Sadly, of course, it’s not full equality, and maybe in some ways it staves off full equality by making full-blown marriages more difficult–opponents can say “see, you already got a law, why do you need more?”–but it’s still encouraging.

  2. Dr X says:

    Pierre, I was also struck by the relative quiet surrounding the passage of this bill. There was some grumbling, but a clear majority of Illinois citizens support civil unions (though not gay marriage), and quite a few, while not supporting civil unions, don’t see civil unions as a big threat.

    You’re certainly correct that Brady would have vetoed the bill. I would also note that Brady, lost to Quinn in spite of Quinn’s very so-so standing with the public and the bigger drag exerted by the whole Blagojevich mess. I think Brady was too much of an ideologue for Illinois voters. In fact, the race for the Republican nomination was very close. Brady only narrowly defeated a far more moderate Republican (Kirk Dillard) who had actually endorsed Obama for President. I think Dillard would have beaten Quinn and Dillard would have signed the civil unions legislation.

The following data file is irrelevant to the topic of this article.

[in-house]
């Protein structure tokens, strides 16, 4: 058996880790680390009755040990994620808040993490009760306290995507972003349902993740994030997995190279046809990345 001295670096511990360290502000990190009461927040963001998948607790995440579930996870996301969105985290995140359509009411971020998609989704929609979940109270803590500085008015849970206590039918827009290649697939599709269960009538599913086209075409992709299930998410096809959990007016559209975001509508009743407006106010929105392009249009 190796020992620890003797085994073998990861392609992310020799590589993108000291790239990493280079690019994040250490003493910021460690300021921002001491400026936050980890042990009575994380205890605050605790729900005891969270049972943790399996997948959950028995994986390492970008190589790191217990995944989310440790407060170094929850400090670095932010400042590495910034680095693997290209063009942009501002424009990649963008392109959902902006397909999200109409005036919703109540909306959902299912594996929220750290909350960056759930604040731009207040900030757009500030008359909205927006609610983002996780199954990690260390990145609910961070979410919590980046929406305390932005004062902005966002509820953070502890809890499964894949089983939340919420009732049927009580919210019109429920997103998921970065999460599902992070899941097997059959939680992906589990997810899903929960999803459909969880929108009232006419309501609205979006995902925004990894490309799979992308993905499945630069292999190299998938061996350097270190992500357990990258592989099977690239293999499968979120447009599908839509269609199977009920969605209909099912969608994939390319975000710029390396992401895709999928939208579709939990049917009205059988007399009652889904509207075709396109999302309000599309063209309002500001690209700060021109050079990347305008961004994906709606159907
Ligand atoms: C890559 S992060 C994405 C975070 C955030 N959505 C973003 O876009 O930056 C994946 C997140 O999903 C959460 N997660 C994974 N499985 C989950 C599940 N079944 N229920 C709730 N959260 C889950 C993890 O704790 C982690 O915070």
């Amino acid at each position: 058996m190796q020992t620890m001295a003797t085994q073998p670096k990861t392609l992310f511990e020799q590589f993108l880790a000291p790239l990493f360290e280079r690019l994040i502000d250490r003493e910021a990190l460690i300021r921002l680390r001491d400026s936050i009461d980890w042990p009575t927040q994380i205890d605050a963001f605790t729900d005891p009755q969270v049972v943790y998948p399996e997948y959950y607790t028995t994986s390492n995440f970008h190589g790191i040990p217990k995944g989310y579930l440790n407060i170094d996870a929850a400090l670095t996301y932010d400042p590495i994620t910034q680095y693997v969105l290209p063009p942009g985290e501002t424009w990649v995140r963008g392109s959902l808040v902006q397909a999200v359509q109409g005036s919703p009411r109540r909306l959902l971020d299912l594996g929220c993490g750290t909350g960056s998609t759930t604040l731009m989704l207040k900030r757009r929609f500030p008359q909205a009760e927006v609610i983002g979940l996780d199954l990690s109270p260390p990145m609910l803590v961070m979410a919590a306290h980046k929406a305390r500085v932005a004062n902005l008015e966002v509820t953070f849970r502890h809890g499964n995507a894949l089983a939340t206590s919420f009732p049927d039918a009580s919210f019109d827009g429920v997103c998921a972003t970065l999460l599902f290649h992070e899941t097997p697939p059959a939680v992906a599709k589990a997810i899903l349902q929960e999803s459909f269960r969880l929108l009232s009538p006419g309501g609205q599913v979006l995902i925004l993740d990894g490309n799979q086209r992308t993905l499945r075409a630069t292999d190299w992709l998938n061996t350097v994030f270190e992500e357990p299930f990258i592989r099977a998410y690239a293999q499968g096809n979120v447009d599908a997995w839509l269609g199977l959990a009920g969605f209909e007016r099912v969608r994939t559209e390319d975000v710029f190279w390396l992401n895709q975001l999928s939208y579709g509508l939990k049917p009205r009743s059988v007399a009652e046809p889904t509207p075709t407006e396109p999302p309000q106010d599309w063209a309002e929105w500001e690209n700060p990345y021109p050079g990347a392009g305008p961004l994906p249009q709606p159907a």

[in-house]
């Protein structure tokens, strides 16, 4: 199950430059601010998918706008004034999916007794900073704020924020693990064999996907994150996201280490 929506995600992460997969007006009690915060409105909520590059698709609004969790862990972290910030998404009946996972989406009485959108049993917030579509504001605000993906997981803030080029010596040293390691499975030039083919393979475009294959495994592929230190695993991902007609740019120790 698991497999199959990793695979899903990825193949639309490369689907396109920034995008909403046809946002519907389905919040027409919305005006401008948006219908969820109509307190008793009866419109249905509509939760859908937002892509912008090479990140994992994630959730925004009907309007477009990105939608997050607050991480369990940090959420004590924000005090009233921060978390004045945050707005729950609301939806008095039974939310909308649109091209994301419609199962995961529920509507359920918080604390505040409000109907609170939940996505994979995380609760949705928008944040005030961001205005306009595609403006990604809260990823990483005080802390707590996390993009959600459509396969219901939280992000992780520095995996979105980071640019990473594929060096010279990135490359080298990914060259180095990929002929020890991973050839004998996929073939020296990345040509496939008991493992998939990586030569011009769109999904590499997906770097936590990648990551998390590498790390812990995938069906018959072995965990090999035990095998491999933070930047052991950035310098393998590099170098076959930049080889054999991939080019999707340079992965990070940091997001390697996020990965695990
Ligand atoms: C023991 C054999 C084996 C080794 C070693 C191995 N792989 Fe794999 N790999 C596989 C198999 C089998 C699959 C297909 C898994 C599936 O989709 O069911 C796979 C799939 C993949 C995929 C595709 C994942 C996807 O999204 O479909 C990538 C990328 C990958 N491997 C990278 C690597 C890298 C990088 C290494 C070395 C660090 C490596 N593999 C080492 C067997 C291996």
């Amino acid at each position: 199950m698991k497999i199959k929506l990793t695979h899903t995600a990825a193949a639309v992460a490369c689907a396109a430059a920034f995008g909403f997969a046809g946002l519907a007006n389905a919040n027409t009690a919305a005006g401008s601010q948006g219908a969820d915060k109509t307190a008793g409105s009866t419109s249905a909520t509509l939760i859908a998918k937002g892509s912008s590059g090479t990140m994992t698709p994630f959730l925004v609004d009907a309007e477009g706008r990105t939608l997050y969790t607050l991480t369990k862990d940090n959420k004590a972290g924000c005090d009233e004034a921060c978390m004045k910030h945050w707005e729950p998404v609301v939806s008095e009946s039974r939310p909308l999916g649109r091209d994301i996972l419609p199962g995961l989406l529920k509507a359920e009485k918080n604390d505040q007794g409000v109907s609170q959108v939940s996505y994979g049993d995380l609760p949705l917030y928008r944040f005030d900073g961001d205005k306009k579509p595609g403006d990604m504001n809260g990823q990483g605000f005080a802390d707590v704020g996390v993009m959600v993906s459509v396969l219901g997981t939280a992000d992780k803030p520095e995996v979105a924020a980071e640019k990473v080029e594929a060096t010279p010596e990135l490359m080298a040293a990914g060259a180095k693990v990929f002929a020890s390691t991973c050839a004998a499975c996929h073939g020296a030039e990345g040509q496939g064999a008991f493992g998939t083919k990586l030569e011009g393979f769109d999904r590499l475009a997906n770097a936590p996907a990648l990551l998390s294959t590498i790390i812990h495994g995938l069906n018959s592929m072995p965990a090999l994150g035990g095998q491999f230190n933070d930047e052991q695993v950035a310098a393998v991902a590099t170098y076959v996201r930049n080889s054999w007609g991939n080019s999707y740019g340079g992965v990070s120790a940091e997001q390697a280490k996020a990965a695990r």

Brady did as well as he did in the general election because people were so disgusted with Blago, just as Blago was aided by disgust with Ryan before him. And had any of the three previous Republican governors–Ryan, Edgar or Thompson–been in office, I think they’d have signed the bill as well.

  3. Dr X says:

    I also thought that recent reaction to a bill that abolished the death penalty was quite restrained.

  4. Dr. X,

    Agreed on (almost) all counts, including your observations about the abolition of the death penalty here. I do wonder if Brady might not have had more support in Illinois than you give him credit for; however, I’ve lived here only a few years and am by no means an expert.